How long can you live with Alzheimer’s? It is difficult to give an exact answer. Generally the disease can last from seven to twenty years, with an average time of 10 years, much depends on the age of diagnosis. However, some medications can slow the disease for a short time, but do not prevent its progression.
Alzheimer’s is defined as the “four A disease” because it involves:
- amnesia : significant memory loss
- aphasia : inability to formulate and understand verbal messages
- agnosia : inability to correctly identify stimuli, recognize people, things and places
- apraxia : inability to correctly perform certain complex voluntary movements, such as dressing.
Phases of the course
Although the course of the disease is unique to each individual, it can generally be divided into three phases.
In the initial phase , memory disorders are prevalent, but speech disorders may also be present. Therefore, the person:
- it is repetitive in expressing itself
- tends to lose objects
- tends to get lost and not find the way home.
In addition, it can manifest emotional alteration, irritability, unpredictable reactions.
Instead, in the intermediate phase , there is a progressive loss of autonomy and continuous assistance is needed.
The severe phase is characterized by the complete loss of autonomy:
- stop eating
- can no longer communicate
- it becomes incontinent
- he is bedridden or wheelchair-bound.
However, the duration of each phase varies from person to person and in many cases one phase may overlap the other.
How is Alzheimer’s treated? To date, no effective drug therapies are available and the disease remains an incurable disease .
How is Alzheimer’s treated? To date, no effective drug therapies are available and the disease remains an incurable disease .
The treatments involve the use of so-called “symptomatic” drugs that alleviate some symptoms without intervening, however, on the pathogenetic mechanisms.
The acetylcholinesterase inhibitors (AChEI) act by increasing the levels of acetylcholine in the brain. Acetylcholine is an important neurotransmitter for correct cognitive functioning. Hence, AChEI action aims to compensate for the functional deficit linked to this impairment.
The molecules used for drug therapy, in the mild and moderate stages of the disease, are:
Instead, memantine is used for the treatment of moderate and severe stages of the disease , although it has shown limited efficacy in promoting the slowing of the progression of symptoms.
But over the past two decades, research has focused on the study of drugs that can interfere with the pathogenetic mechanisms of the disease. Drugs of this type are not symptomatic , but aim to change the course of the disease.
Instead, other research focuses on the body’s immunological response against the disease, trying to develop a vaccine capable of containing the production of beta-amyloid (the peptide that aggregates to form plaques).
However, research is still ongoing.
The poor efficacy of conventional drug therapy and the demonstration that the lack and constant cognitive stimulation during life reduces cognitive reserve and promotes deterioration have pushed researchers also towards non-pharmacological interventions .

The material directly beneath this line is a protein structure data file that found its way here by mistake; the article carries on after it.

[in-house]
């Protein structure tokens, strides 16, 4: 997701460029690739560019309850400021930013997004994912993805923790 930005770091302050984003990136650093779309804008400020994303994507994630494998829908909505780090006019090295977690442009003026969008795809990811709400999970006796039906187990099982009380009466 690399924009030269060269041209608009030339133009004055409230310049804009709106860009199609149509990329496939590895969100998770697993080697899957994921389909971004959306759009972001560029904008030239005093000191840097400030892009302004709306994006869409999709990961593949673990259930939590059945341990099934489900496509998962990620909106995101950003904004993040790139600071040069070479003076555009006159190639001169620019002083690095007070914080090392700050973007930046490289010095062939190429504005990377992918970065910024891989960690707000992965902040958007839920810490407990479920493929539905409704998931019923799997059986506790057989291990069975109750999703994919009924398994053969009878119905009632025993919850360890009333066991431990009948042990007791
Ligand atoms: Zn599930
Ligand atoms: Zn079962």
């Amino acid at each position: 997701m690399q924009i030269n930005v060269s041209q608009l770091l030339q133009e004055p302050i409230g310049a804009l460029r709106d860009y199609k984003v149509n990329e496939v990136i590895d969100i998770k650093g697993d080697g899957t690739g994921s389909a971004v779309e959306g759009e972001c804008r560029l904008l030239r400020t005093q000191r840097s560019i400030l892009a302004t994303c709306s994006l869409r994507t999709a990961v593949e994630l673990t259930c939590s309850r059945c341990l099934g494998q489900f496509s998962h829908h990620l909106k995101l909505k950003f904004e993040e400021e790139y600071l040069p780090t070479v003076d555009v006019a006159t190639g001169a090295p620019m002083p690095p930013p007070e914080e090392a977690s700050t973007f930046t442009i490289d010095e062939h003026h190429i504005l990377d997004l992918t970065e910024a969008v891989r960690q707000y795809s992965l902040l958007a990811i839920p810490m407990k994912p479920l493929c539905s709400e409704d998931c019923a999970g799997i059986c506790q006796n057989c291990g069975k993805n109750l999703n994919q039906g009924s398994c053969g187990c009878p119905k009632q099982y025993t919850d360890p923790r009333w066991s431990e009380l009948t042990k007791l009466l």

These interventions aim :
- increased cognitive performance
- control of behavioral and psychological symptoms of dementia
- improving the quality of life of patients.
However, the effectiveness of these approaches is generally transitory and of modest entity, but if prolonged over time they can bring benefits similar to those of drug therapy .
Cognitive stimulation is among the most used techniques. It is an approach mainly dedicated to social interactions and is generally implemented in the form of group activities.
Then, it is focused on identifying goals to be achieved with respect to cognitive deficits. Therefore, the proposed method is compensatory , that is, a preserved function compensates for the deficient one. In addition, by also involving family members, cognitive stimulation aims to improve the overall functioning of the individual.
Cognitive training involves performing standard tasks designed for various cognitive functions.
The proposed exercises may include the use of pen and paper or be reproduced on the computer.
The difficulty of the exercise is established on the basis of the degree of impairment of the specific cognitive function and modulated on the basis of improvements.
But, the principle is that repeated exercise and practice can improve or maintain an impaired function.
Can Alzheimer’s be prevented by diet? A study carried out by Columbia University researchers and published in Neurology has involved more than 1,200 people, over 65 years of age, without cognitive impairment.
After completing a detailed questionnaire about their eating habits, these people, a year and a half later, were subjected to a blood sample to measure the level of the beta-amyloid protein (main responsible for the formation of plaques typically present in the brain of a Alzheimer’s patient).
Food rich in omega 3 and 6
The study aimed to highlight the existence of a link between this protein and the nutrients present in food, such as:
- saturated fatty acids
- omega 3 and omega 6
- monounsaturated fatty acids
- vitamin E, C, D, B12
- folate and beta carotene.
Hence, it emerged that the more an individual consumes omega 3- rich foods (such as fish, shellfish and dried fruit), the lower the rates of beta-amyloid protein in the blood.
Hence, the Mediterranean diet is particularly suitable for maintaining an active brain, as it is rich in vegetables, fruits and fish.
Alzheimer’s: Avoiding AGEs Foods
Furthermore, it is important to reduce the consumption of meat, aged cheeses and, above all, to avoid pre-cooked foods.
In fact, these foods contain AGEs (Advanced Glication End products) which represent an important risk factor for Alzheimer’s disease.
AGEs are chemicals produced by combining sugars with other molecules such as fats or proteins. In some industrial foods they are added as flavor enhancers , but the greater quantity of AGEs is formed during cooking of the food.